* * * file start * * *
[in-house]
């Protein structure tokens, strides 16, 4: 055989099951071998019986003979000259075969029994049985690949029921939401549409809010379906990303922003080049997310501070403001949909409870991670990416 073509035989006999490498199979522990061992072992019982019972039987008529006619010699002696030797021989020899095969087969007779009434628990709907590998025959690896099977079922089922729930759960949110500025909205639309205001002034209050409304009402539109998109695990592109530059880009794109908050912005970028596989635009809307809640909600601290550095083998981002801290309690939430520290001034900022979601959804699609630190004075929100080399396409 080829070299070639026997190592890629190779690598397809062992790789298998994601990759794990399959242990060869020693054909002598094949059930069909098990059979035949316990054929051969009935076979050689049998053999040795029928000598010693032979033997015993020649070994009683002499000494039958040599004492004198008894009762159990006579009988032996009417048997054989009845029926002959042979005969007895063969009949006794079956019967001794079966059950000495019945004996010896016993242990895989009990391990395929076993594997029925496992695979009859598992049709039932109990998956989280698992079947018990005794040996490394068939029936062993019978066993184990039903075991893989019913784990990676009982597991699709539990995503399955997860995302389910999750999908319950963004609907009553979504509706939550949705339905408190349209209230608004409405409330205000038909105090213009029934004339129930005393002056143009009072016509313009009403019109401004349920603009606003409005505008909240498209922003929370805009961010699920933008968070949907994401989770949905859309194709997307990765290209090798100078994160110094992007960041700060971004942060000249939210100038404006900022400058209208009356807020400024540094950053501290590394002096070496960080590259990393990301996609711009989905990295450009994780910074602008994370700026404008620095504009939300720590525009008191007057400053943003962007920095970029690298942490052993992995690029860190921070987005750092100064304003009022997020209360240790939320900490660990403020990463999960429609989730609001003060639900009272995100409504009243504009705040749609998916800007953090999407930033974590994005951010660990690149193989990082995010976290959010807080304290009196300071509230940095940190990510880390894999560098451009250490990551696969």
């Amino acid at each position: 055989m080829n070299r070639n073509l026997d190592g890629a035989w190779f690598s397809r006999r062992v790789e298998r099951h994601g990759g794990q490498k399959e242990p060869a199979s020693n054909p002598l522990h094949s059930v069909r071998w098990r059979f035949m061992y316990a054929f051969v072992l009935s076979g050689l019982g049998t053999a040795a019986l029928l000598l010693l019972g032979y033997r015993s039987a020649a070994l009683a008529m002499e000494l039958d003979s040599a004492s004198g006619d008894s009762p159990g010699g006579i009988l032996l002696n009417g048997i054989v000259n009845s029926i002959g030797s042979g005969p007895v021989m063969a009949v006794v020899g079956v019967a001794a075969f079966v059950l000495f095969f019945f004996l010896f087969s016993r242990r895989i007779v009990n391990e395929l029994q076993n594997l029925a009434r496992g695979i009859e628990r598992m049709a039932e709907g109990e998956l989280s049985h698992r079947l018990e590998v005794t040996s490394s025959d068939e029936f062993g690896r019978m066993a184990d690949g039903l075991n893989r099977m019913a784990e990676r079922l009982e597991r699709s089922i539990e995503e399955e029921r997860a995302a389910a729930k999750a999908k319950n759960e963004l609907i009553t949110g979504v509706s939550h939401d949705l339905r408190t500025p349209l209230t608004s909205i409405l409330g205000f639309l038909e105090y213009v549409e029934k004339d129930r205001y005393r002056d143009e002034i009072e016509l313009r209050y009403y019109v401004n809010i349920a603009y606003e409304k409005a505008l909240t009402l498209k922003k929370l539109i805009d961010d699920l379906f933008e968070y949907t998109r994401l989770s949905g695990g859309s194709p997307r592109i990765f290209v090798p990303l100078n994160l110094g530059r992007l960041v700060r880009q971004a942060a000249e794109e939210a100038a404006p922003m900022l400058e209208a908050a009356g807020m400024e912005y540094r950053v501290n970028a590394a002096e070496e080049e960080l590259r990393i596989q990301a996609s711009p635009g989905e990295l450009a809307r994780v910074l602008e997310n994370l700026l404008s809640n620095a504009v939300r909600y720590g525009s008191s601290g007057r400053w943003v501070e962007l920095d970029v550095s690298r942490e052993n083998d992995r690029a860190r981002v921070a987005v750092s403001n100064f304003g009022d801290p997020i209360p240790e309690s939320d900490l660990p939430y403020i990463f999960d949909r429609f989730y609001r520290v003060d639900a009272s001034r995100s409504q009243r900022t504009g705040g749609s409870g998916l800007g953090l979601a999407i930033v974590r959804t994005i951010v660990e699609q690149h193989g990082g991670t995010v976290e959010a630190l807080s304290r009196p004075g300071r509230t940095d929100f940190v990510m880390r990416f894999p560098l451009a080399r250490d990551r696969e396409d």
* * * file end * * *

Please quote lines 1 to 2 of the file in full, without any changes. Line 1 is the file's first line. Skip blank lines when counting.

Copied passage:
[in-house]
């Protein structure tokens, strides 16, 4: 055989099951071998019986003979000259075969029994049985690949029921939401549409809010379906990303922003080049997310501070403001949909409870991670990416 073509035989006999490498199979522990061992072992019982019972039987008529006619010699002696030797021989020899095969087969007779009434628990709907590998025959690896099977079922089922729930759960949110500025909205639309205001002034209050409304009402539109998109695990592109530059880009794109908050912005970028596989635009809307809640909600601290550095083998981002801290309690939430520290001034900022979601959804699609630190004075929100080399396409 080829070299070639026997190592890629190779690598397809062992790789298998994601990759794990399959242990060869020693054909002598094949059930069909098990059979035949316990054929051969009935076979050689049998053999040795029928000598010693032979033997015993020649070994009683002499000494039958040599004492004198008894009762159990006579009988032996009417048997054989009845029926002959042979005969007895063969009949006794079956019967001794079966059950000495019945004996010896016993242990895989009990391990395929076993594997029925496992695979009859598992049709039932109990998956989280698992079947018990005794040996490394068939029936062993019978066993184990039903075991893989019913784990990676009982597991699709539990995503399955997860995302389910999750999908319950963004609907009553979504509706939550949705339905408190349209209230608004409405409330205000038909105090213009029934004339129930005393002056143009009072016509313009009403019109401004349920603009606003409005505008909240498209922003929370805009961010699920933008968070949907994401989770949905859309194709997307990765290209090798100078994160110094992007960041700060971004942060000249939210100038404006900022400058209208009356807020400024540094950053501290590394002096070496960080590259990393990301996609711009989905990295450009994780910074602008994370700026404008620095504009939300720590525009008191007057400053943003962007920095970029690298942490052993992995690029860190921070987005750092100064304003009022997020209360240790939320900490660990403020990463999960429609989730609001003060639900009272995100409504009243504009705040749609998916800007953090999407930033974590994005951010660990690149193989990082995010976290959010807080304290009196300071509230940095940190990510880390894999560098451009250490990551696969």